china explosion Tianjin
Hospitals are struggling to cope in the wake of the explosions China Daily/Reuters

Hospitals in the Chinese port of Tianjin are struggling to cope with casualties as the death toll continues to rise from two massive explosions which rocked the city's vast industrial district late last night.

Official figures from an emergency response centre have now put the dead at 50, according to Xinhua news agency, with 701 admitted to hospitals with injuries. Of those 71 are said to be in critical condition.

Fire crews struggled to contain blazes which burned in Tianjin following the blasts. The Chinese People's Daily reported 143 engines and 1,000 firefighters had been brought into quell the fires.

Twelve firefighters were reported killed while battling the flames. A further 36 are now believed to be missing.

Chinese President Xi Jinping, who earlier called for a full effort from authorities to rescue and treat the injured, has called for an investigation into the causes of the blast.

Police have now arrested the head Tianjin Dongjiang Port Rui Hai International Logistics, which owns the shipping terminal for a company that transports hazardous cargo.

China: Amateur footage shows massive explosion in Tianjin IBTimes UK

The first blast in Tianjin's Binhai New Area, a vast industrial area, occurred at 11:30pm local time on Wednesday (12 August). Initial reports claimed the first blast was caused by industrial explosives. The explosion, which was equivalent to the explosion of three tonnes of TNT, then triggered a larger, secondary blast, seven times bigger, which ripped through a chemical warehouse.

The impact of the explosion, which sent a massive fireball high into the night sky and engulfed nearby buildings in flame, smashed windows in buildings and threw rocks and other debris into the air for miles around.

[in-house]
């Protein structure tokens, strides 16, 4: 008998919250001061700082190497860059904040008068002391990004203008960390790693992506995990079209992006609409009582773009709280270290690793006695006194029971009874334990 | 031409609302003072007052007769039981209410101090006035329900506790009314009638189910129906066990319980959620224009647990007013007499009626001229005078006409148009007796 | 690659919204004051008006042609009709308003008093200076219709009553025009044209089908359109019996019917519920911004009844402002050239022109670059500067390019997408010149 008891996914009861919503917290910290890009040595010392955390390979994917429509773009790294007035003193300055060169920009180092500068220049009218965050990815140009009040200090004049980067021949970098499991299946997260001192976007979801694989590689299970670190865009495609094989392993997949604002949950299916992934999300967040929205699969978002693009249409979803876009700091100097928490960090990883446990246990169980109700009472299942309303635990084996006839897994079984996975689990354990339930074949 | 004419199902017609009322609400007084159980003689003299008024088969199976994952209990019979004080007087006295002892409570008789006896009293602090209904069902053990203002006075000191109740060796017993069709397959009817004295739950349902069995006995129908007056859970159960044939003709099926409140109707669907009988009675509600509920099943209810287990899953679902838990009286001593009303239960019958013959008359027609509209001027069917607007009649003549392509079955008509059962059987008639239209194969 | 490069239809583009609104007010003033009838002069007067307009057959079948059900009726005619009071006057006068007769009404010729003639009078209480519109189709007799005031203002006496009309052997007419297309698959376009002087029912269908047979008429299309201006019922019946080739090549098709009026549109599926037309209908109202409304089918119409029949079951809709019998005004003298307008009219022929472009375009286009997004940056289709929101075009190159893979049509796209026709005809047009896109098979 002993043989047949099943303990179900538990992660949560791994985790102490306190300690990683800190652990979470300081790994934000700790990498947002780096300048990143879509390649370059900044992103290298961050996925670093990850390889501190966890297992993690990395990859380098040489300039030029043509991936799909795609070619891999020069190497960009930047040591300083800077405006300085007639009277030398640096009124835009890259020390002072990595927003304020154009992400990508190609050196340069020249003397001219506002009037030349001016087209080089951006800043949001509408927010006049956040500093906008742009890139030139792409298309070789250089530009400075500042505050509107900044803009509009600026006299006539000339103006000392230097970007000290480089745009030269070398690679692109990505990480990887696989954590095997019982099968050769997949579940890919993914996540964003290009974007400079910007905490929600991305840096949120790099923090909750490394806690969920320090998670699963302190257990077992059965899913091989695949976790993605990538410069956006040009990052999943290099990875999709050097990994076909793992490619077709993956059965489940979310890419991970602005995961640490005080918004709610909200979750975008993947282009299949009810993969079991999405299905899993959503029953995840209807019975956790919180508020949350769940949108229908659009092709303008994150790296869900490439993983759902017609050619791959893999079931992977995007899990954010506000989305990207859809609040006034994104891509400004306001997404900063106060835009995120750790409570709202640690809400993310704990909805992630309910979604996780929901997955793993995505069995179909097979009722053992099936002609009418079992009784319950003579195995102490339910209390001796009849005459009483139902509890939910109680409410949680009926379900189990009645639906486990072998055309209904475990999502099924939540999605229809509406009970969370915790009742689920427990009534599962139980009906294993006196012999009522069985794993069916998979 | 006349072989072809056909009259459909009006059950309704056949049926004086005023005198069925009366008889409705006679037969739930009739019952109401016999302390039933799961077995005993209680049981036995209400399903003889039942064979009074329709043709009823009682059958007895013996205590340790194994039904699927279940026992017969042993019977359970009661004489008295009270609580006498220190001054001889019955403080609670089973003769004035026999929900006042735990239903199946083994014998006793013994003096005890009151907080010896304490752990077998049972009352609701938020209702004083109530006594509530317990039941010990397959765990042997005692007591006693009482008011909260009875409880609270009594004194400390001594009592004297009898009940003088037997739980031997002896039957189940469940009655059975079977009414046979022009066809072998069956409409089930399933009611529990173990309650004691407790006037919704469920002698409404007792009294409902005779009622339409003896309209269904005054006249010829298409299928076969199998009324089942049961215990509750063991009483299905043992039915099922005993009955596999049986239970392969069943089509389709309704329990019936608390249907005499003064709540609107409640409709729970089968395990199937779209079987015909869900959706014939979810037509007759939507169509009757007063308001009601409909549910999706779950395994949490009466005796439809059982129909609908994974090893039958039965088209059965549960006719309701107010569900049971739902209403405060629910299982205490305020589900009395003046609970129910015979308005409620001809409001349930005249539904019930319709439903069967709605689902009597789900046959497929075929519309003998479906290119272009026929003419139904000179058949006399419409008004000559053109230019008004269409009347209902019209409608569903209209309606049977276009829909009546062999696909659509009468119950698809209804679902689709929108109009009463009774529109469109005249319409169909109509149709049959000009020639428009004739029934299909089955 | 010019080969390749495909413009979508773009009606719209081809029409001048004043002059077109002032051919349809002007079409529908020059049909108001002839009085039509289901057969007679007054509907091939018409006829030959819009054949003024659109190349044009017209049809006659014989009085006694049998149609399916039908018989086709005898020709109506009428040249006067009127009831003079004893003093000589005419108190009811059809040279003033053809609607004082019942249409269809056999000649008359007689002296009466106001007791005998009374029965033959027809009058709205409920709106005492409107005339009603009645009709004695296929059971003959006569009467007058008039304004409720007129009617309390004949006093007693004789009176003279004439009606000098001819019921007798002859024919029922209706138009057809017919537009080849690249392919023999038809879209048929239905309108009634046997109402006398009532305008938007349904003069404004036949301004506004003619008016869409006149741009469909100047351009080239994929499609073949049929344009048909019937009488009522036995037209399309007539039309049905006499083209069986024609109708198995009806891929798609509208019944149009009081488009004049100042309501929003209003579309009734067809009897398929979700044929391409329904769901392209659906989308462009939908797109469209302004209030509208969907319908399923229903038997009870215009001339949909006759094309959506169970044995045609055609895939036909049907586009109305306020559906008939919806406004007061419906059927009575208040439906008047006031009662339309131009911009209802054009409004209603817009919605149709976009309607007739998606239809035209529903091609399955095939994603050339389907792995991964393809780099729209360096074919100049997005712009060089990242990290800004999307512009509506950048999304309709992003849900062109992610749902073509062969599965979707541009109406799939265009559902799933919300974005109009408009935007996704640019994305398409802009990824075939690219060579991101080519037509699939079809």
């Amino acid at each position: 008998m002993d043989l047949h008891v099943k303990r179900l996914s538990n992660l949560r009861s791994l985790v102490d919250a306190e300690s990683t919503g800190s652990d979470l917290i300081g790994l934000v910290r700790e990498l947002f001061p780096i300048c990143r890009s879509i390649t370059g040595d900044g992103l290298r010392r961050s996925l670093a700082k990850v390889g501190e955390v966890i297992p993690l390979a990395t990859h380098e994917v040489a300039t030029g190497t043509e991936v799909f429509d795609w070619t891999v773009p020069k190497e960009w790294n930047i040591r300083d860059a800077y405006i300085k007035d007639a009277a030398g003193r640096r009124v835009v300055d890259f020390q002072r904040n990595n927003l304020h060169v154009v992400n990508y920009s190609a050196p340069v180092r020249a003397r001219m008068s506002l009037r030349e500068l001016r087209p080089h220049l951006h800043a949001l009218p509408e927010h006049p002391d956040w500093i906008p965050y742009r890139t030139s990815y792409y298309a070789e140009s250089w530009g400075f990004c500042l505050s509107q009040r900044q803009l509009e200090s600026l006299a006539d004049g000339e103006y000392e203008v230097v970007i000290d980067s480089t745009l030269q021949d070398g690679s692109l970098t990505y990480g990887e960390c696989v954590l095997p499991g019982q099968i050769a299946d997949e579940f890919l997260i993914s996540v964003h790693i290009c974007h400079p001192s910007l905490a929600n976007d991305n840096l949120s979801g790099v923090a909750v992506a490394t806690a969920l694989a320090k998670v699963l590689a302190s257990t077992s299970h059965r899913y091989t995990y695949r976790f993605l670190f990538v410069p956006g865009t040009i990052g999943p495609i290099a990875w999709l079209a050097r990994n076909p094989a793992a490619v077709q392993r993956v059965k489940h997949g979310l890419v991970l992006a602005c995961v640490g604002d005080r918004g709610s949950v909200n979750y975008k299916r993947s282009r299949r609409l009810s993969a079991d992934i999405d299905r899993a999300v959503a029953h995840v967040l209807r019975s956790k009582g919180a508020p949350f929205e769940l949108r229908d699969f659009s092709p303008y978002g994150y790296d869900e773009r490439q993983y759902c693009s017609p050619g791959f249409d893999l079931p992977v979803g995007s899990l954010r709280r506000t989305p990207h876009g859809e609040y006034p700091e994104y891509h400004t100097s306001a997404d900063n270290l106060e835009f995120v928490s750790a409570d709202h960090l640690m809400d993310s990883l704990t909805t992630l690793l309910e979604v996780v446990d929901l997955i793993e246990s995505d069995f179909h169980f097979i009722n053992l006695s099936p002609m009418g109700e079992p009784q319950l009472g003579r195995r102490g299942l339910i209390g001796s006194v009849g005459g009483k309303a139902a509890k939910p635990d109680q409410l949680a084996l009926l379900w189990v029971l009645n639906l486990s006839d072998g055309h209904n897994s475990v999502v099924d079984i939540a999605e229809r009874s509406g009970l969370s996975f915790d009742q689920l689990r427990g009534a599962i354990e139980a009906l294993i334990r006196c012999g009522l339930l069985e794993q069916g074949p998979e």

A video posted on YouTube showed the carnage in the city with a population of 15 million as the chemical factory exploded. One man could be heard to say in the background: "Our building is shaking. Is this an atomic bomb?"

The impact of the blasts could be felt several kilometres away, and was detected by a US Geological Survey monitoring unit in Beijing 160km (100 miles) away.

Tianjin fire
A man looks at a row of damaged cars near the site of the explosions in Tianjin Getty

Speaking in Beijing on a visit to China, British foreign secretary Philip Hammond said: "I express my deep condolences for the tragic loss of life and the hundreds injured in the Tianjin explosions.

"I was in this vibrant city, meeting local workers at the Airbus factory, just hours before the explosions happened and pay tribute to Tianjin emergency workers who have been fighting fires and treating casualties.

"I have conveyed Britain's condolences to senior Chinese ministers and our embassy in Beijing is in touch with relevant national and local authorities.

"There are no reports so far of any British injured but consular staff are working urgently to establish whether any have been caught up in this terrible incident."